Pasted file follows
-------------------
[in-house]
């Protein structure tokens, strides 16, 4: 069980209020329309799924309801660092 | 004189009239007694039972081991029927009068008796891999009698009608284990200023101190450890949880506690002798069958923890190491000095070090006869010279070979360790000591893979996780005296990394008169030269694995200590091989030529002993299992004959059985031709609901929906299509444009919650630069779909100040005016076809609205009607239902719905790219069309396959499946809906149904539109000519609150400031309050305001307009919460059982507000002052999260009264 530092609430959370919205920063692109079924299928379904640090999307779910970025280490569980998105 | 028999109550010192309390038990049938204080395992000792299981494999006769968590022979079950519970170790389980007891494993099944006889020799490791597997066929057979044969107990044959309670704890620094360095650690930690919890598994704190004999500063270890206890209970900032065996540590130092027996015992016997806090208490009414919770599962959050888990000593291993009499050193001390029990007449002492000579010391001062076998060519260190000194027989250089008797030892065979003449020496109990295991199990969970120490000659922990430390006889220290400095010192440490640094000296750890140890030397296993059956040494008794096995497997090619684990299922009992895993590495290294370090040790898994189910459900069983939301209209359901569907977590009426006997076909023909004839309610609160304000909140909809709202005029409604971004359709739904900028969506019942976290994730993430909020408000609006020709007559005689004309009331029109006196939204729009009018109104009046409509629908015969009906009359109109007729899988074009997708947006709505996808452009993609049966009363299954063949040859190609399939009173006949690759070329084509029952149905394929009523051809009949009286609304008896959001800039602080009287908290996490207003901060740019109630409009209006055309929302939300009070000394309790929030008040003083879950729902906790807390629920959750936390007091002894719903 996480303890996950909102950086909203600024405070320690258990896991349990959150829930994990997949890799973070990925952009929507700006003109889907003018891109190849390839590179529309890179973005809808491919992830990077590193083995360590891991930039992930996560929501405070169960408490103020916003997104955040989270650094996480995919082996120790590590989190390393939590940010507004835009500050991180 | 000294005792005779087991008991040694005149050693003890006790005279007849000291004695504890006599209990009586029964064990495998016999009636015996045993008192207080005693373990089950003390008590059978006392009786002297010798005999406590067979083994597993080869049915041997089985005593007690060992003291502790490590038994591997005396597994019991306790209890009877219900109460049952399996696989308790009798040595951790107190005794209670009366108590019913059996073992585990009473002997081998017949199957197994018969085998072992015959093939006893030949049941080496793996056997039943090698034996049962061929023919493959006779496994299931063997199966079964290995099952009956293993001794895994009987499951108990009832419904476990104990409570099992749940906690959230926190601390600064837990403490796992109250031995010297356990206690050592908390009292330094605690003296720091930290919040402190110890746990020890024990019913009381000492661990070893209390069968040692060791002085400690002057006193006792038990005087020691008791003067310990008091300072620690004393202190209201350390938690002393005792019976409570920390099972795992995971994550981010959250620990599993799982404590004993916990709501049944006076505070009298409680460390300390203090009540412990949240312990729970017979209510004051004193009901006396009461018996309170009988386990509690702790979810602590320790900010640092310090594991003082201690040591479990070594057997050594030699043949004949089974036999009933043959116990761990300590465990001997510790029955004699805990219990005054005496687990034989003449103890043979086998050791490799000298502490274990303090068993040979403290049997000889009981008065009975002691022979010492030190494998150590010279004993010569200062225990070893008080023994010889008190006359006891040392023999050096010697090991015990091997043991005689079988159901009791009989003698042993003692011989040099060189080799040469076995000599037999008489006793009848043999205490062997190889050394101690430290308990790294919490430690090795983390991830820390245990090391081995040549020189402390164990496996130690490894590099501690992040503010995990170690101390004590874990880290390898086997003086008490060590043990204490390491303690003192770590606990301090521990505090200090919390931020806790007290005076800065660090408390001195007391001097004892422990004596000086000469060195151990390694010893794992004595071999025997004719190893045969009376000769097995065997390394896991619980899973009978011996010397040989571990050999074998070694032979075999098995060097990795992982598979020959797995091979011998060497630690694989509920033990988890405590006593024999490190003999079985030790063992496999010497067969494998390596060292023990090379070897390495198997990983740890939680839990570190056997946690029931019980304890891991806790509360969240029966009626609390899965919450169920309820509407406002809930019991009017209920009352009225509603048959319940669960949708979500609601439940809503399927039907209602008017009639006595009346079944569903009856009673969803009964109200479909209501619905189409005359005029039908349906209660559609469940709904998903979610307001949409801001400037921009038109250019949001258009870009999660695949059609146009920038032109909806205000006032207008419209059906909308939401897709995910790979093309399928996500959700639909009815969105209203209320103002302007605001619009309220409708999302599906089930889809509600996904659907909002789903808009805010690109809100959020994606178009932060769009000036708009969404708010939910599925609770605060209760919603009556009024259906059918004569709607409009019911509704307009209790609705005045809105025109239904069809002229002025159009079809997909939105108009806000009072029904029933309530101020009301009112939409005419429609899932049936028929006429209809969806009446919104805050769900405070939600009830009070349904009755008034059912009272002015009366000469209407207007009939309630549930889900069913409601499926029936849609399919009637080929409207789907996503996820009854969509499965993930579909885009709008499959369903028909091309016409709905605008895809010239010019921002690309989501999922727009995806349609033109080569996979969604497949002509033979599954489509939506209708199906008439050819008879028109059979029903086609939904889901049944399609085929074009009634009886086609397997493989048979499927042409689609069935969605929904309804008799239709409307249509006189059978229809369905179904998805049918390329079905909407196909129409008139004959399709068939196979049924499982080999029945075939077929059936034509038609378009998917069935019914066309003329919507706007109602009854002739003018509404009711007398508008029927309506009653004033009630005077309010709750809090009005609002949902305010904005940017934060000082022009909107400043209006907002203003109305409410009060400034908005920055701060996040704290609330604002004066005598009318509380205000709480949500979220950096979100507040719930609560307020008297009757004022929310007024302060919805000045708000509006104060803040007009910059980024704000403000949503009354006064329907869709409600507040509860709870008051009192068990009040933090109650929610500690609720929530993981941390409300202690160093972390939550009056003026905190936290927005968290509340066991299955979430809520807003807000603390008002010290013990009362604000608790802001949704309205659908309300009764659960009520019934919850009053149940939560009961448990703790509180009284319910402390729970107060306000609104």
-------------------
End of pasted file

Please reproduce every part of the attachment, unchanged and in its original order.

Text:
[in-house]
């Protein structure tokens, strides 16, 4: 069980209020329309799924309801660092 | 004189009239007694039972081991029927009068008796891999009698009608284990200023101190450890949880506690002798069958923890190491000095070090006869010279070979360790000591893979996780005296990394008169030269694995200590091989030529002993299992004959059985031709609901929906299509444009919650630069779909100040005016076809609205009607239902719905790219069309396959499946809906149904539109000519609150400031309050305001307009919460059982507000002052999260009264 530092609430959370919205920063692109079924299928379904640090999307779910970025280490569980998105 | 028999109550010192309390038990049938204080395992000792299981494999006769968590022979079950519970170790389980007891494993099944006889020799490791597997066929057979044969107990044959309670704890620094360095650690930690919890598994704190004999500063270890206890209970900032065996540590130092027996015992016997806090208490009414919770599962959050888990000593291993009499050193001390029990007449002492000579010391001062076998060519260190000194027989250089008797030892065979003449020496109990295991199990969970120490000659922990430390006889220290400095010192440490640094000296750890140890030397296993059956040494008794096995497997090619684990299922009992895993590495290294370090040790898994189910459900069983939301209209359901569907977590009426006997076909023909004839309610609160304000909140909809709202005029409604971004359709739904900028969506019942976290994730993430909020408000609006020709007559005689004309009331029109006196939204729009009018109104009046409509629908015969009906009359109109007729899988074009997708947006709505996808452009993609049966009363299954063949040859190609399939009173006949690759070329084509029952149905394929009523051809009949009286609304008896959001800039602080009287908290996490207003901060740019109630409009209006055309929302939300009070000394309790929030008040003083879950729902906790807390629920959750936390007091002894719903 996480303890996950909102950086909203600024405070320690258990896991349990959150829930994990997949890799973070990925952009929507700006003109889907003018891109190849390839590179529309890179973005809808491919992830990077590193083995360590891991930039992930996560929501405070169960408490103020916003997104955040989270650094996480995919082996120790590590989190390393939590940010507004835009500050991180 | 000294005792005779087991008991040694005149050693003890006790005279007849000291004695504890006599209990009586029964064990495998016999009636015996045993008192207080005693373990089950003390008590059978006392009786002297010798005999406590067979083994597993080869049915041997089985005593007690060992003291502790490590038994591997005396597994019991306790209890009877219900109460049952399996696989308790009798040595951790107190005794209670009366108590019913059996073992585990009473002997081998017949199957197994018969085998072992015959093939006893030949049941080496793996056997039943090698034996049962061929023919493959006779496994299931063997199966079964290995099952009956293993001794895994009987499951108990009832419904476990104990409570099992749940906690959230926190601390600064837990403490796992109250031995010297356990206690050592908390009292330094605690003296720091930290919040402190110890746990020890024990019913009381000492661990070893209390069968040692060791002085400690002057006193006792038990005087020691008791003067310990008091300072620690004393202190209201350390938690002393005792019976409570920390099972795992995971994550981010959250620990599993799982404590004993916990709501049944006076505070009298409680460390300390203090009540412990949240312990729970017979209510004051004193009901006396009461018996309170009988386990509690702790979810602590320790900010640092310090594991003082201690040591479990070594057997050594030699043949004949089974036999009933043959116990761990300590465990001997510790029955004699805990219990005054005496687990034989003449103890043979086998050791490799000298502490274990303090068993040979403290049997000889009981008065009975002691022979010492030190494998150590010279004993010569200062225990070893008080023994010889008190006359006891040392023999050096010697090991015990091997043991005689079988159901009791009989003698042993003692011989040099060189080799040469076995000599037999008489006793009848043999205490062997190889050394101690430290308990790294919490430690090795983390991830820390245990090391081995040549020189402390164990496996130690490894590099501690992040503010995990170690101390004590874990880290390898086997003086008490060590043990204490390491303690003192770590606990301090521990505090200090919390931020806790007290005076800065660090408390001195007391001097004892422990004596000086000469060195151990390694010893794992004595071999025997004719190893045969009376000769097995065997390394896991619980899973009978011996010397040989571990050999074998070694032979075999098995060097990795992982598979020959797995091979011998060497630690694989509920033990988890405590006593024999490190003999079985030790063992496999010497067969494998390596060292023990090379070897390495198997990983740890939680839990570190056997946690029931019980304890891991806790509360969240029966009626609390899965919450169920309820509407406002809930019991009017209920009352009225509603048959319940669960949708979500609601439940809503399927039907209602008017009639006595009346079944569903009856009673969803009964109200479909209501619905189409005359005029039908349906209660559609469940709904998903979610307001949409801001400037921009038109250019949001258009870009999660695949059609146009920038032109909806205000006032207008419209059906909308939401897709995910790979093309399928996500959700639909009815969105209203209320103002302007605001619009309220409708999302599906089930889809509600996904659907909002789903808009805010690109809100959020994606178009932060769009000036708009969404708010939910599925609770605060209760919603009556009024259906059918004569709607409009019911509704307009209790609705005045809105025109239904069809002229002025159009079809997909939105108009806000009072029904029933309530101020009301009112939409005419429609899932049936028929006429209809969806009446919104805050769900405070939600009830009070349904009755008034059912009272002015009366000469209407207007009939309630549930889900069913409601499926029936849609399919009637080929409207789907996503996820009854969509499965993930579909885009709008499959369903028909091309016409709905605008895809010239010019921002690309989501999922727009995806349609033109080569996979969604497949002509033979599954489509939506209708199906008439050819008879028109059979029903086609939904889901049944399609085929074009009634009886086609397997493989048979499927042409689609069935969605929904309804008799239709409307249509006189059978229809369905179904998805049918390329079905909407196909129409008139004959399709068939196979049924499982080999029945075939077929059936034509038609378009998917069935019914066309003329919507706007109602009854002739003018509404009711007398508008029927309506009653004033009630005077309010709750809090009005609002949902305010904005940017934060000082022009909107400043209006907002203003109305409410009060400034908005920055701060996040704290609330604002004066005598009318509380205000709480949500979220950096979100507040719930609560307020008297009757004022929310007024302060919805000045708000509006104060803040007009910059980024704000403000949503009354006064329907869709409600507040509860709870008051009192068990009040933090109650929610500690609720929530993981941390409300202690160093972390939550009056003026905190936290927005968290509340066991299955979430809520807003807000603390008002010290013990009362604000608790802001949704309205659908309300009764659960009520019934919850009053149940939560009961448990703790509180009284319910402390729970107060306000609104």